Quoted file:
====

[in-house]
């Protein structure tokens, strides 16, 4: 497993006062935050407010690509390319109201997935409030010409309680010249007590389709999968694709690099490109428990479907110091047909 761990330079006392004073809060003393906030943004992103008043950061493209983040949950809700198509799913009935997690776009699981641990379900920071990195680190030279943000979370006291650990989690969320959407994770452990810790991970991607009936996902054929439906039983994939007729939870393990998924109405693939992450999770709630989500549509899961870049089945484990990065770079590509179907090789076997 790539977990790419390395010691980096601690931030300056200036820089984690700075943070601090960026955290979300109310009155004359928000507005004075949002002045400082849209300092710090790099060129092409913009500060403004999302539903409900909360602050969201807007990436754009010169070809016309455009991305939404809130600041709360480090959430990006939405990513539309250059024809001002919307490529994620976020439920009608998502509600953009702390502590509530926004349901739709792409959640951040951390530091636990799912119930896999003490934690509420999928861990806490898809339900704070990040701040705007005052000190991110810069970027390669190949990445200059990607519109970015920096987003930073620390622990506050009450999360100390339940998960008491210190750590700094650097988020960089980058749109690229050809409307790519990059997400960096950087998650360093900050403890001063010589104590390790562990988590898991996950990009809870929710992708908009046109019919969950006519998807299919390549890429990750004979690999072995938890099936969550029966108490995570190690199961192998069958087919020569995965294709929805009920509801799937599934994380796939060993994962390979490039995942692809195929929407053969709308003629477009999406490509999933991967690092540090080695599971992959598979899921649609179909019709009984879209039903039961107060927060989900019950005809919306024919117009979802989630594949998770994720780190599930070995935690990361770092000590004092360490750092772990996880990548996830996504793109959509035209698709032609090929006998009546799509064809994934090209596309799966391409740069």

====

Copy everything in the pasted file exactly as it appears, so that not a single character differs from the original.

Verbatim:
[in-house]
């Protein structure tokens, strides 16, 4: 497993006062935050407010690509390319109201997935409030010409309680010249007590389709999968694709690099490109428990479907110091047909 761990330079006392004073809060003393906030943004992103008043950061493209983040949950809700198509799913009935997690776009699981641990379900920071990195680190030279943000979370006291650990989690969320959407994770452990810790991970991607009936996902054929439906039983994939007729939870393990998924109405693939992450999770709630989500549509899961870049089945484990990065770079590509179907090789076997 790539977990790419390395010691980096601690931030300056200036820089984690700075943070601090960026955290979300109310009155004359928000507005004075949002002045400082849209300092710090790099060129092409913009500060403004999302539903409900909360602050969201807007990436754009010169070809016309455009991305939404809130600041709360480090959430990006939405990513539309250059024809001002919307490529994620976020439920009608998502509600953009702390502590509530926004349901739709792409959640951040951390530091636990799912119930896999003490934690509420999928861990806490898809339900704070990040701040705007005052000190991110810069970027390669190949990445200059990607519109970015920096987003930073620390622990506050009450999360100390339940998960008491210190750590700094650097988020960089980058749109690229050809409307790519990059997400960096950087998650360093900050403890001063010589104590390790562990988590898991996950990009809870929710992708908009046109019919969950006519998807299919390549890429990750004979690999072995938890099936969550029966108490995570190690199961192998069958087919020569995965294709929805009920509801799937599934994380796939060993994962390979490039995942692809195929929407053969709308003629477009999406490509999933991967690092540090080695599971992959598979899921649609179909019709009984879209039903039961107060927060989900019950005809919306024919117009979802989630594949998770994720780190599930070995935690990361770092000590004092360490750092772990996880990548996830996504793109959509035209698709032609090929006998009546799509064809994934090209596309799966391409740069």